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Book: Armitage Is Leaker, Fitzgerald Knew

From the DNC's house magazine Newsweek:

The Man Who Said Too Much

A book coauthored by NEWSWEEK's Michael Isikoff details Richard Armitage's central role in the Valerie Plame leak.

By Michael Isikoff

Updated: 11:12 a.m. ET Aug 28, 2006

Sept. 4, 2006 issue – In the early morning of Oct. 1, 2003, Secretary of State Colin Powell received an urgent phone call from his No. 2 at the State Department. Richard Armitage was clearly agitated. As recounted in a new book, "Hubris: The Inside Story of Spin, Scandal, and the Selling of the Iraq War," Armitage had been at home reading the newspaper and had come across a column by journalist Robert Novak. Months earlier, Novak had caused a huge stir when he revealed that Valerie Plame, wife of Iraq-war critic Joseph Wilson, was a CIA officer. Ever since, Washington had been trying to find out who leaked the information to Novak. The columnist himself had kept quiet. But now, in a second column, Novak provided a tantalizing clue: his primary source, he wrote, was a "senior administration official" who was "not a partisan gunslinger." Armitage was shaken. After reading the column, he knew immediately who the leaker was. On the phone with Powell that morning, Armitage was "in deep distress," says a source directly familiar with the conversation who asked not to be identified because of legal sensitivities. "I'm sure he's talking about me." …

Armitage acknowledged that he had passed along to Novak information contained in a classified State Department memo: that Wilson's wife worked on weapons-of-mass-destruction issues at the CIA. (The memo made no reference to her undercover status.) Armitage had met with Novak in his State Department office on July 8, 2003—just days before Novak published his first piece identifying Plame. Powell, Armitage and Taft, the only three officials at the State Department who knew the story, never breathed a word of it publicly and Armitage's role remained secret.

As it turned out, Novak wasn’t the only person Armitage talked to about Plame. Washington Post reporter Bob Woodward has also said he was told of Plame’s identity in June 2003. Woodward did not respond to requests for comment for this article, but, as late as last week, he referred reporters to his comments in November 2005 that he learned of her identity in a "casual and offhand" conversation with an administration official he declined to identify. According to three government officials, a lawyer familiar with the case and an Armitage confidant, all of whom would not be named discussing these details, Armitage told Woodward about Plame three weeks before talking to Novak…

Armitage's central role as the primary source on Plame is detailed for the first time in "Hubris," which recounts the leak case and the inside battles at the CIA and White House in the run-up to the war. The disclosures about Armitage, gleaned from interviews with colleagues, friends and lawyers directly involved in the case, underscore one of the ironies of the Plame investigation: that the initial leak, seized on by administration critics as evidence of how far the White House was willing to go to smear an opponent, came from a man who had no apparent intention of harming anyone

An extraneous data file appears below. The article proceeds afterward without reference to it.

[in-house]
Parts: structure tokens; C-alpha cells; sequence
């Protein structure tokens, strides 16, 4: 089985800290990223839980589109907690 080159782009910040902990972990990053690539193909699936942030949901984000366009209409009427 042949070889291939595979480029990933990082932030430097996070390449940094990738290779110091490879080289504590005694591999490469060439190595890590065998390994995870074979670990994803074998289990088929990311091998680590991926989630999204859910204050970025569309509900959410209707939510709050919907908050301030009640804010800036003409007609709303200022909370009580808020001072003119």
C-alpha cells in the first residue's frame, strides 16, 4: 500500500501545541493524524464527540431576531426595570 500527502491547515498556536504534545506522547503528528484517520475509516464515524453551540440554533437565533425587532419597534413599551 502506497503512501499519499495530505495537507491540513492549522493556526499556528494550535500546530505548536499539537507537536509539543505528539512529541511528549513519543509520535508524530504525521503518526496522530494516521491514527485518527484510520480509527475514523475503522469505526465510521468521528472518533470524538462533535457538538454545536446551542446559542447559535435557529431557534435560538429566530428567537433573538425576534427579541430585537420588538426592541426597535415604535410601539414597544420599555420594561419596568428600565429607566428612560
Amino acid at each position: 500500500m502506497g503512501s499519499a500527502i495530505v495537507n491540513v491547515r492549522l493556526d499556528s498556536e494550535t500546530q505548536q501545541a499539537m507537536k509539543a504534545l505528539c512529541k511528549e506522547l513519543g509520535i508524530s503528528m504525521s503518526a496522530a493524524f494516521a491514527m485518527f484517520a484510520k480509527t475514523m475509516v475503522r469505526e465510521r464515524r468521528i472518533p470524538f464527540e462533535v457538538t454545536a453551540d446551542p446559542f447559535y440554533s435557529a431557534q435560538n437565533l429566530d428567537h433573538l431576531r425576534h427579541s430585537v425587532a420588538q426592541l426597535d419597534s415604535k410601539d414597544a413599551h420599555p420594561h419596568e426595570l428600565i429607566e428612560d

Richard Armitage

I had been reluctant to post this because it is just a book review that does not present any new substantive evidence.

But, really, it's been clear for quite a while that the original leaker was Richard Armitage for all of the reasons that have long been discussed.

Not the least of which being that he fits Novak's description to a tee. He was in touch with Woodward when Woodward said he was told. And the letters of Armitage’s name fit (literally) the space in the redacted documents that mention the leaker.

The appalling thing, as we have long said, is that Fitzgerald knew all along. As of course did Mr. Armitage.

In fact, it's more than appalling, it is criminal. Certainly what they have done (and failed to do) is far more criminal than anything "Scooter" Libby is accused of doing.

They have wasted millions of dollars and large portions of people's lives. And not just Libby's, but Karl Rove’s, Judith Miller's and the hundreds of other participants in the various Grand Juries and "investigations" into what was never a crime.

Worse yet, Fitzgerald and Armitage have helped our enemies at home and abroad by allowing the preposterous "treason" calumny against the Bush administration to go on for so long.

Not to mention that we have had to watch Mr. Plame preen like the brainless cockatoo he is throughout this preposterous non-event.

Fitzgerald and Armitage should both face serious jail time for their disgusting charade.

And my favorite quote:

The disclosures about Armitage, gleaned from interviews with colleagues, friends and lawyers directly involved in the case, underscore one of the ironies of the Plame investigation: that the initial leak, seized on by administration critics as evidence of how far the White House was willing to go to smear an opponent, came from a man who had no apparent intention of harming anyone…

Never mind that it was (Communist) David Corn, one of the authors of this new "book," who started this deathless lie. And that Corn and Michael Isikoff did their level best to keep this lie alive.

Now they both stand to make millions correcting their own criminal libels.

What a world.

This article was posted by Steve on Monday, August 28th, 2006. Comments are currently closed.

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